Perhaps the single most important idea in physics is the idea of "conservation". **A quantity which is "conserved" is unchanged by a process. This means that we do not have to know the details of the process to understand some of its consequences**. There are a number of conserved quantities which we will deal with: mass, energy, momentum, electric charge. Each is conserved because the physics equations which we use to describe them has a "symmetry": there is some transformation which leaves the equation unchanged. So **a quantity is conserved within measurable accuracy when there is an equation which accurately describes those measurements and which possess some symmetry**.

For example, momentum is conserved in collisions. We express this conservation "law" as an equation:

Here P is a vector, the equation is actually a separate conservation equation for each direction independently, and the sum is over all of the objects involved in the collision. The above equation, when applied to two objects colliding in two dimensions, is equivalent to

P_{ 1 x before} + P_{ 2 x before} = P_{ 1 x after} + P _{2 x after }

and

P_{ 1 y before }+ P_{ 2 y before} = P_{ 1 y after} + P _{2 y after.}

In these equations, the number refers to the object and the letter refers to the component of the vector. Momentum is conserved in collisions because the forces acting during the collisions are purely internal to the colliding objects. The definition of force as the time rate of change of momentum, in the absence of external forces, becomes

This equation says that the momentum is a constant over time; that is, the equation is "symmetric with respect to the passage of time". Hence we do not need to know the details of the collision in order to understand the results of it in terms of the momenta of the objects involved. Consider the following collision:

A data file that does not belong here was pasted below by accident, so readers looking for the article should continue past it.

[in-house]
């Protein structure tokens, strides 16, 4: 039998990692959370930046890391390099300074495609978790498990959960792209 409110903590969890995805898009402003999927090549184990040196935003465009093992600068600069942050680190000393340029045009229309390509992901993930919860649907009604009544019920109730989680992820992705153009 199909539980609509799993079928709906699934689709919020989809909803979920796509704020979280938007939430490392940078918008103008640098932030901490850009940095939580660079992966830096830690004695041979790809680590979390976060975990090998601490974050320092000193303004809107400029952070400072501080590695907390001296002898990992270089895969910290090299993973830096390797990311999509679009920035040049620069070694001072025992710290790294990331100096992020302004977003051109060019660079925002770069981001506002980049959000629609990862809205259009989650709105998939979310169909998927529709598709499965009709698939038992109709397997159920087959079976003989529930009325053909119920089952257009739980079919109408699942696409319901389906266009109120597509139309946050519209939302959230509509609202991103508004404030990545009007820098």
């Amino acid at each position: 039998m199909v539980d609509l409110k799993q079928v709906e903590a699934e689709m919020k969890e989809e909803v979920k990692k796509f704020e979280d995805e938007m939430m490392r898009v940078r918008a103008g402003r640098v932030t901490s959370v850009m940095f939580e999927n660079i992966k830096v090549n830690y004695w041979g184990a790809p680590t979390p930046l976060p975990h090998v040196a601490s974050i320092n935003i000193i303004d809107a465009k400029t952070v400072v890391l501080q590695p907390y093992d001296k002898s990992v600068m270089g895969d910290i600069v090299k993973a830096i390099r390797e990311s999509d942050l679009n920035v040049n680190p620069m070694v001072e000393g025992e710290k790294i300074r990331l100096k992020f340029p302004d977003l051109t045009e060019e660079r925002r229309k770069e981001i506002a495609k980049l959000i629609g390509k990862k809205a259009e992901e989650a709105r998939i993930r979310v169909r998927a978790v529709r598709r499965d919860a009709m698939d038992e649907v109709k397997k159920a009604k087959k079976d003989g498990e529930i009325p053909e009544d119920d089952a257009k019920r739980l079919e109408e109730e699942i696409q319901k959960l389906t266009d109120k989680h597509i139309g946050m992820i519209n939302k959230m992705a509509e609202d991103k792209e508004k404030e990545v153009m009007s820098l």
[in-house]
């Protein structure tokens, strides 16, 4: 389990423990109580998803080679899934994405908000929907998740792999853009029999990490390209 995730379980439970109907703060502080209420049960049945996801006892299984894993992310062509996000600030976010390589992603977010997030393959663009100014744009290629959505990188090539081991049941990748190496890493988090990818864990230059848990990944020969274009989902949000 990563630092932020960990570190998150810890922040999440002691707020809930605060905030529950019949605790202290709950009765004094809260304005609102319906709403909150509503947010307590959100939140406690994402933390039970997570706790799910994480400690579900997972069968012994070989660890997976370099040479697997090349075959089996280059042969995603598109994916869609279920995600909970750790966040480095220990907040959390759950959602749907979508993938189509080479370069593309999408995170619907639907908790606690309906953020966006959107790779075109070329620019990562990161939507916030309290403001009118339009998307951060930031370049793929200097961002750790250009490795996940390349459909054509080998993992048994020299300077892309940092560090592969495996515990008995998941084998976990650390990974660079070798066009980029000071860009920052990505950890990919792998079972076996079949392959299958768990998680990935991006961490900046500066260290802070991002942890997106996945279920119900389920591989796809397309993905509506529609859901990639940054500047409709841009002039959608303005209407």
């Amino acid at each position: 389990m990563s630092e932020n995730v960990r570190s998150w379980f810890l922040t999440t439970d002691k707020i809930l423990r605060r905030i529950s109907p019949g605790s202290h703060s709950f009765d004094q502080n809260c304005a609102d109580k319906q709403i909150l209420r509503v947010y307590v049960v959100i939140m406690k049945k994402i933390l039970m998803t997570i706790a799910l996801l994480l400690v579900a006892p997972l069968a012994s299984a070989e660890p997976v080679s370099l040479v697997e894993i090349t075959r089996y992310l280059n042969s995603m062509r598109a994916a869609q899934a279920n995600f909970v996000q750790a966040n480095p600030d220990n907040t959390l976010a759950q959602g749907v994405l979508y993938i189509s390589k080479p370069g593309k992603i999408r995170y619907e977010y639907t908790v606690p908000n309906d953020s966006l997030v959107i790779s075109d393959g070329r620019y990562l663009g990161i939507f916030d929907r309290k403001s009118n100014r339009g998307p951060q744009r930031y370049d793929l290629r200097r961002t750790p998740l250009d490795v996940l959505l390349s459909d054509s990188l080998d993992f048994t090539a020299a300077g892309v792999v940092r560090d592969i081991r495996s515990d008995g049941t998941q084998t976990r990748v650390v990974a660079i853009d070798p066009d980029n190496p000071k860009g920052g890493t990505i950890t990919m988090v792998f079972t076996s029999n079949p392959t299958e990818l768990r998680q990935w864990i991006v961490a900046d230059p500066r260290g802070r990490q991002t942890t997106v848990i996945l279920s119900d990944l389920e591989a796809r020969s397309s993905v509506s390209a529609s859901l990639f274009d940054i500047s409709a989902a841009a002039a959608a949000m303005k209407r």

The numbers refer to angles relative to the coordinate axes (remember that we must establish a coordinate system to analyze any vector problem). Assume that the objects are both of mass 1 kg, and the object approaching from the left (#1) is moving at 2 m / s, while the one approaching from the bottom (#2) is moving at 1 m / s. The problem is to find their final speeds.

The momenta are

P_{ 1 x before} = 2 cos 30,

P_{ 1 y before} = 2 sin 30,

P_{ 2 x before} = 0,

P_{ 2 y before} = 1,

P_{ 1 x after} = - P_{ 1 }cos 75,

P_{ 1 y after} = P _{1 }sin 75,

P_{ 2 x after } = P _{2 }cos 45

and

P_{ 2 y after} = P_{ 2} sin 45.

The conservation equations are then

2 cos 30 + 0 = - P_{ 1} cos 75 + P_{ 2} cos 45

and

2 sin 30 + 1 = P_{ 1} sin 75 + P_{ 2} sin 45.

These have the solution

P _{1} = 0.22 kg m / s

and

P_{ 2} = 2.53 kg m / s.

In those situations where there is no friction, the total energy is also conserved. We usually write this as

K_{ before} + U_{ before} = K_{ after } + U _{after }.